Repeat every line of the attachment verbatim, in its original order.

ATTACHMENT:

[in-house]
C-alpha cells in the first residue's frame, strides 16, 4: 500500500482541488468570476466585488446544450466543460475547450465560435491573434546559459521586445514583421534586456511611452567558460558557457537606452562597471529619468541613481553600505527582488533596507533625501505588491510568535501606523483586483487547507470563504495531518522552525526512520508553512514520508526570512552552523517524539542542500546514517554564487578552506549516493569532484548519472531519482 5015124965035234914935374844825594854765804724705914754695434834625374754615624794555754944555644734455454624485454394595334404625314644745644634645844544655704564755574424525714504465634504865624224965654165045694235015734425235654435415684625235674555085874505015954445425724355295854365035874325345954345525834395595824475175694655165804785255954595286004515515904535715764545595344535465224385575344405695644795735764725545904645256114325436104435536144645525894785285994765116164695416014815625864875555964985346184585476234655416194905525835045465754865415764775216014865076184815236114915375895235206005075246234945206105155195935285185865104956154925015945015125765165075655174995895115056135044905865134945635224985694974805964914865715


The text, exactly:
[in-house]
C-alpha cells in the first residue's frame, strides 16, 4: 500500500482541488468570476466585488446544450466543460475547450465560435491573434546559459521586445514583421534586456511611452567558460558557457537606452562597471529619468541613481553600505527582488533596507533625501505588491510568535501606523483586483487547507470563504495531518522552525526512520508553512514520508526570512552552523517524539542542500546514517554564487578552506549516493569532484548519472531519482 5015124965035234914935374844825594854765804724705914754695434834625374754615624794555754944555644734455454624485454394595334404625314644745644634645844544655704564755574424525714504465634504865624224965654165045694235015734425235654435415684625235674555085874505015954445425724355295854365035874325345954345525834395595824475175694655165804785255954595286004515515904535715764545595344535465224385575344405695644795735764725545904645256114325436104435536144645525894785285994765116164695416014815625864875555964985346184585476234655416194905525835045465754865415764775216014865076184815236114915375895235206005075246234945206105155195935285185865104956154925015945015125765165075655174995895115056135044905865134945635224985694974805964914865715